One of the great delights of being the self-appointed administrator of Monkey Map is that rarely a week goes by with someone getting in touch with me with a photograph of a monkey puzzle tree. I get emails, texts and tweets from people who share their delight in monkey puzzle trees, and also the compelling feeling of ‘I’ve found one’ to add to the collection. Thank you everyone.
This week was no exception, and I’ve just done the latest roundup with trees from Italy, Edinburgh, London, Leeds, Wales (North and South), and the Wirral. And one tree – PL14 – from Jim in Cornwall, in Lostwithiel, who said, ‘Should be able to find you lots in Cornwall if they’ve not been done already. As far as I can tell from your website, you have very few down here.’
Indeed, Jim was right, there are only 23 trees in the catalogue in Cornwall – 10 in TR and 13 in PL. Cornwall also covers a little bit of EX (in postcode terms).
So I was delighted to receive an email from Jim the next day saying he’d been ‘busy snapping’ and has sent me a very decent clutch of monkeys, and details of his trip. As I know, monkey hunters are resourceful and dedicated individuals, and Jim has gone off on his motorbike, with his camera, to do his bit for the Monkey Map.
Jim started his journey in his home estate at Dobwalls, finding pointing a camera at someone’s tree to be a good conversation starter – even though he said that all the people who he spoke to thought he was mad. Yes, I recognise that! I’ve been openly described as ‘eccentric’ for the Monkey Map project, and my enthusiasm for it. I don’t mind! Jim’s first three trees are in Dobwalls.
Further along the A390 to East Taphouse Jim was tipped off about a tree down a road he’d never been along. A fine tree.
Jim carried on towards Polruan where he knew there was a fine, youngish tree, only a few fields away from the sea but in ‘excellent shape’.
And, as often happens once we start looking, Jim found another much older tree nearby in the grounds of Carneggan Barn.
Jim then carried on travelling roughly north along steep and windy lanes to Lanteglos Highway. Jim’s trusty steed can be seen below on the right.
Two more trees located south of Lerryn and in Lerryn.
In order to photograph PL23 Jim had to make a surreptitious trip into the garden – such are the risks taken by dedicated monkey hunters!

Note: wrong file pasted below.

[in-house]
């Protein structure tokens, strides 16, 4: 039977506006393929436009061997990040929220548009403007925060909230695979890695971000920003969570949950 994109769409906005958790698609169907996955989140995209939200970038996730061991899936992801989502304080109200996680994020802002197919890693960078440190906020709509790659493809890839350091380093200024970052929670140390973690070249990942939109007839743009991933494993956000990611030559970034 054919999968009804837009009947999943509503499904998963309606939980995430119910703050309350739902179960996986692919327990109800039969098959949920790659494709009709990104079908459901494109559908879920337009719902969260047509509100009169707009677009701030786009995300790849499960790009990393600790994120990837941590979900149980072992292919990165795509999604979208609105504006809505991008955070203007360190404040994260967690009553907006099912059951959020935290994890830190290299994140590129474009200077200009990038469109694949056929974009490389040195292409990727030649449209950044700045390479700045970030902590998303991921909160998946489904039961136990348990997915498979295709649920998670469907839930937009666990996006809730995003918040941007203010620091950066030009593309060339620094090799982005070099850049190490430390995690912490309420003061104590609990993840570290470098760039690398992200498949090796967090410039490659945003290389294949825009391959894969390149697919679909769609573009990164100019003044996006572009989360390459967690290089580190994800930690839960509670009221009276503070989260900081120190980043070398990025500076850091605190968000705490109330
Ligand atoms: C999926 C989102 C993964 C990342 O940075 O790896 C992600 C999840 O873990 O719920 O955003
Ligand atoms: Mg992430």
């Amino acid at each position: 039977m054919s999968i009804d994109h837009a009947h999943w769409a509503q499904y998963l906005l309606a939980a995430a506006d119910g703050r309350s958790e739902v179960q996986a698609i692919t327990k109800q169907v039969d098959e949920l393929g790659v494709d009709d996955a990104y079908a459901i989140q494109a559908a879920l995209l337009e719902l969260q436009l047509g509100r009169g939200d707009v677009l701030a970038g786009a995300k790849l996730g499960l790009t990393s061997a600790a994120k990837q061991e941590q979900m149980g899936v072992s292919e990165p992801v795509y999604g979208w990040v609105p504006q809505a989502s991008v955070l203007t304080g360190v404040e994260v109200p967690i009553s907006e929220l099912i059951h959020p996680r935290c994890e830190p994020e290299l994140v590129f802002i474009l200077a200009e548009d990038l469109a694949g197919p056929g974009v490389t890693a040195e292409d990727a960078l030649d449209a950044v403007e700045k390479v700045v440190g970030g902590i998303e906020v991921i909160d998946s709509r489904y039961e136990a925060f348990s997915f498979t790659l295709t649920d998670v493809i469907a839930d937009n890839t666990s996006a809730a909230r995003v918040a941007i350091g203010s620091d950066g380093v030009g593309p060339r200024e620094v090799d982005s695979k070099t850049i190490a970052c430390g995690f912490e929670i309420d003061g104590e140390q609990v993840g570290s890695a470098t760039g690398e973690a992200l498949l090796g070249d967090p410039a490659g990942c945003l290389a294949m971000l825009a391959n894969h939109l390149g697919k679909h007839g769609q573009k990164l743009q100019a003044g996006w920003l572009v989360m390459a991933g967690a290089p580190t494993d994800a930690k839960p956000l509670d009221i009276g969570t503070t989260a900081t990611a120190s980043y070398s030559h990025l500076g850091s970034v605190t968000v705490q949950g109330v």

Jim’s final three trees are all in an area at the edge of the Lanhydrock estate near Bodmin Parkway station. Jim thinks the area is an old carriage ride from the estate to the station, and says there are some superb confer specimens there. The owners of the Lanhydrock estate, the Agar-Robartes family, were wealthy and so it’s no surprise to find mature monkey puzzle trees there. The house and grounds were gifted to The National Trust in 1953. The station was built in 1859, at the time Bodmin was the most important town in Cornwall, and there were plans to open a station in the town of Bodmin itself but that never happened. Lengthy negotiations with the owners of the estate took place for the location of Bodmin Parkway station (which was originally called Bodmin Road). Jim has been told that the result of the agreement allowing the station to be situated on the estate land is that even today every single train on the line has to stop there, even though it doesn’t really now serve anywhere as it is miles from Bodmin town.
Here’s the final three trees on the Lanhydrock estate.
So a big thanks to Jim for his enthusiasm and great photos, and for so cheerfully and immediately joining in with the Monkey Map, and adding 12 trees to PL. Good work. Keep your eyes peeled for more!
This ‘Monkey Map’ project is a personal project and the work of me, Sarah Horton. I am helped by my task of cataloguing all monkeys by keen monkey puzzle hunters who also do this in their free time. It is a work of personal passion and brings me great joy. Thank you everyone for your support.